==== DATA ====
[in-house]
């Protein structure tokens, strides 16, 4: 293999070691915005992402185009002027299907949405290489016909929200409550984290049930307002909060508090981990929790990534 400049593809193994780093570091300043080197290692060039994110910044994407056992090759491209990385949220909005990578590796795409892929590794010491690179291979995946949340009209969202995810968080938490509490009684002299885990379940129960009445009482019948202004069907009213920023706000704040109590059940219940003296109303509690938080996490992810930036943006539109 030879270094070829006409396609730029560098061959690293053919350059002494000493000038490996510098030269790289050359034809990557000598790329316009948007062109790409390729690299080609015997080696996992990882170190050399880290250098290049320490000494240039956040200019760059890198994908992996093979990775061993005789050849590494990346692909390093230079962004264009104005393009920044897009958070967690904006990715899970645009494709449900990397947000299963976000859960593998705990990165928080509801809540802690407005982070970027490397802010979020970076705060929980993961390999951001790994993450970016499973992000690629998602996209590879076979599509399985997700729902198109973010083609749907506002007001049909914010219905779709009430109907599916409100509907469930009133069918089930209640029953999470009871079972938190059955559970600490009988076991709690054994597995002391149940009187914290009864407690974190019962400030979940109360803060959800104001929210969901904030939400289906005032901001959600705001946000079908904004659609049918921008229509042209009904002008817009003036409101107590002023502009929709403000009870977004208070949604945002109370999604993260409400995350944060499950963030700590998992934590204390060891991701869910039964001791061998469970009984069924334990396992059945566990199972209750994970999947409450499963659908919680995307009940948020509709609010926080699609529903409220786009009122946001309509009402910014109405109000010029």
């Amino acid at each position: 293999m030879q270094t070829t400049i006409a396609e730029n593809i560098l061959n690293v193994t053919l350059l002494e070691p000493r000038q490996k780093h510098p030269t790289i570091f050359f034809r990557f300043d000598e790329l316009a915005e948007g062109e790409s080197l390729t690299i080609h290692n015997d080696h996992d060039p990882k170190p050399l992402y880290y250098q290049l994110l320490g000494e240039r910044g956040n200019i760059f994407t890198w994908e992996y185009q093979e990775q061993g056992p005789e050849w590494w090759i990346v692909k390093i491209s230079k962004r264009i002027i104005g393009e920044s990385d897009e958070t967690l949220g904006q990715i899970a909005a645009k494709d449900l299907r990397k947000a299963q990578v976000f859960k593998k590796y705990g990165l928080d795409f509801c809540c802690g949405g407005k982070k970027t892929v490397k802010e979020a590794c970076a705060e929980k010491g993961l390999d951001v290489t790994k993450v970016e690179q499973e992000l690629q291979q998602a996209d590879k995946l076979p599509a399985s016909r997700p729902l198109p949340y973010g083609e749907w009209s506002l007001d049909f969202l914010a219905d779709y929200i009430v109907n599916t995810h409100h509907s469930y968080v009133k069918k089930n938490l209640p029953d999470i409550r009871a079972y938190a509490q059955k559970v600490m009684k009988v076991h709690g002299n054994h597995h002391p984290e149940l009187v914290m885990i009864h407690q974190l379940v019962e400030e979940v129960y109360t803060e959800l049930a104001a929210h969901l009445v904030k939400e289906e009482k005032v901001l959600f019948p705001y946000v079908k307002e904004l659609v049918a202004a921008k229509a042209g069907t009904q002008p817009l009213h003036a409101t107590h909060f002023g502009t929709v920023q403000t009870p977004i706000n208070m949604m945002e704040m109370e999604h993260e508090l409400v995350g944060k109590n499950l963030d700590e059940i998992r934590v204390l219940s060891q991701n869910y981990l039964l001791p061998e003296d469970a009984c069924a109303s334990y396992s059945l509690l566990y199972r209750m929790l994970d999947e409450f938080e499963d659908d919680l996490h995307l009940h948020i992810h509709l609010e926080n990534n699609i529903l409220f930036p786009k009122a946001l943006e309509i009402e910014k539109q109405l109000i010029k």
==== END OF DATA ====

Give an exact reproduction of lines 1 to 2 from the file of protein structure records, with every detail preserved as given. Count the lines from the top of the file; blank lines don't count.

[in-house]
């Protein structure tokens, strides 16, 4: 293999070691915005992402185009002027299907949405290489016909929200409550984290049930307002909060508090981990929790990534 400049593809193994780093570091300043080197290692060039994110910044994407056992090759491209990385949220909005990578590796795409892929590794010491690179291979995946949340009209969202995810968080938490509490009684002299885990379940129960009445009482019948202004069907009213920023706000704040109590059940219940003296109303509690938080996490992810930036943006539109 030879270094070829006409396609730029560098061959690293053919350059002494000493000038490996510098030269790289050359034809990557000598790329316009948007062109790409390729690299080609015997080696996992990882170190050399880290250098290049320490000494240039956040200019760059890198994908992996093979990775061993005789050849590494990346692909390093230079962004264009104005393009920044897009958070967690904006990715899970645009494709449900990397947000299963976000859960593998705990990165928080509801809540802690407005982070970027490397802010979020970076705060929980993961390999951001790994993450970016499973992000690629998602996209590879076979599509399985997700729902198109973010083609749907506002007001049909914010219905779709009430109907599916409100509907469930009133069918089930209640029953999470009871079972938190059955559970600490009988076991709690054994597995002391149940009187914290009864407690974190019962400030979940109360803060959800104001929210969901904030939400289906005032901001959600705001946000079908904004659609049918921008229509042209009904002008817009003036409101107590002023502009929709403000009870977004208070949604945002109370999604993260409400995350944060499950963030700590998992934590204390060891991701869910039964001791061998469970009984069924334990396992059945566990199972209750994970999947409450499963659908919680995307009940948020509709609010926080699609529903409220786009009122946001309509009402910014109405109000010029």